Back in August, GCP posted a piece called “Waiting For Superman? Superwoman Was Already Here” in which Daniel Petter-Lipstein extolled the virtues of a Montessori education. As a follow-up to that post, we asked Anne Williams-Isom, mother of three Montessori trained children ages 18, 15 and 9, for her perspective on Daniel’s piece and the Montessori experience. She began her response by noting: “I thought Daniel’s points were exactly right and well made. I also found it fascinating that Daniel’s Jewish heritage was an important part of the equation he used to select a school, because as African-American parents my husband and I carefully considered issues related to race, class and culture when we made our decisions about our childrens’ early education”. The rest of her insightful comments are below.
As my husband and I began the dreaded search for the right Manhattan school for our eldest daughter, we had no idea what was ahead for us. We knew we wanted a school that was academically rigorous but we also wanted one that was diverse from both a socio-economic and racial perspective. It was important for us to ensure that our children would have a strong early childhood educational experience because we knew that they would probably attend another school for middle and high school (most Montessori school are only for preschool and elementary school aged children). We also wanted a school that would support some of the values that we were teaching our children at home; integrity, a sense of empathy for others and a drive to discover and fulfill their purpose (a lot to ask for a three year old, I know, but I am a Manhattan mom).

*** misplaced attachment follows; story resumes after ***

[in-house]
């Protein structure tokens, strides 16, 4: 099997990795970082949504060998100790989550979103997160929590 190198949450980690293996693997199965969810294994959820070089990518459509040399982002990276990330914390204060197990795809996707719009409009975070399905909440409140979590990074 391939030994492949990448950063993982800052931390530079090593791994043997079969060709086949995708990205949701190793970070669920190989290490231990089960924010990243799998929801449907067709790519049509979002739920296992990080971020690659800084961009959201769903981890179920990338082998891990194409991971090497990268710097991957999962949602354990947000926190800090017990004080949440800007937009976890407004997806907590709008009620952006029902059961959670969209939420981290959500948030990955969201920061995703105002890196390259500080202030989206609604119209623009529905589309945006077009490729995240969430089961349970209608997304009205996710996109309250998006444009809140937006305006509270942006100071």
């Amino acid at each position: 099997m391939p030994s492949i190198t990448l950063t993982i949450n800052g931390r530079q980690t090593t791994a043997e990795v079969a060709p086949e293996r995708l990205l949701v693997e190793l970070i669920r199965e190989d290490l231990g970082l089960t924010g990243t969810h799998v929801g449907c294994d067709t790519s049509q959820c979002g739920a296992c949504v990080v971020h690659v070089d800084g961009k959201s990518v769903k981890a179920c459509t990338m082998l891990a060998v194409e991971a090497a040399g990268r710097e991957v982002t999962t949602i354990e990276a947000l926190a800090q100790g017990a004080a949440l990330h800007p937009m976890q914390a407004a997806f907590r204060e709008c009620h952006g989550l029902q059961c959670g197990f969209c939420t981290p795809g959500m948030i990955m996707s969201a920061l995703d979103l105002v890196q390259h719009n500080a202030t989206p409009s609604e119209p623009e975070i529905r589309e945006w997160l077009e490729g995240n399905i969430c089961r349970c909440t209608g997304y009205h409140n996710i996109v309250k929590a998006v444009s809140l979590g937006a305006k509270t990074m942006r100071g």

The more I learned about the Montessori Method, the more I knew that this would be the right fit. I was immediately attracted to the idea that children would be looked at as individuals who learned and developed at their own pace – the teachers’ role being to gently guide them through a series of different activities with carefully assigned materials. From what I understand, much of the lesson plans come from what is developmentally appropriate for the child. But they also are developed from classroom observations and carefully assessed cues taken from the children themselves which signal what each child is ready for next.
The importance of the triangular alliance among child, parent and teacher was also a draw for me and apparent from the beginning. The mixed aged group model cannot really be appreciated until you see a six year old helping a three year old put on his coat or teaching him his numbers. Your heart will skip a beat when you see this mini, yet enthusiastic six year old teacher and his eager three year old student interact on the playground. The sense of pride on the face of the three year old when he confidently waves at the six-year-old in the play ground and knowing that he will get a wave back is priceless. Academics have written pages and pages about the importance of a child’s social/emotional development and Maria Montessori has seemed to have gotten it right with the simple recognition that when children learn from other children there are countless ways for both to shine. The feelings that come along with teaching and learning from other children almost immediately build the deposits in their self-esteem bank.
When you walk into a Montessori classroom you sometimes feel like you have walked into the Twilight Zone – but in a good way. There are usually a lot of kids but not a lot of chaos. You will ask yourself “where is all of the noise?” As you look closer you will probably see one teacher in one corner giving a lesson to a child, another teacher giving a math lesson to a group of children and then a couple of children happily and independently doing their “work” around the classroom. Somehow Maria Montessori understood differential learning long before it became a fancy term. Daniel is right. Maria Montessori was indeed a Superwoman.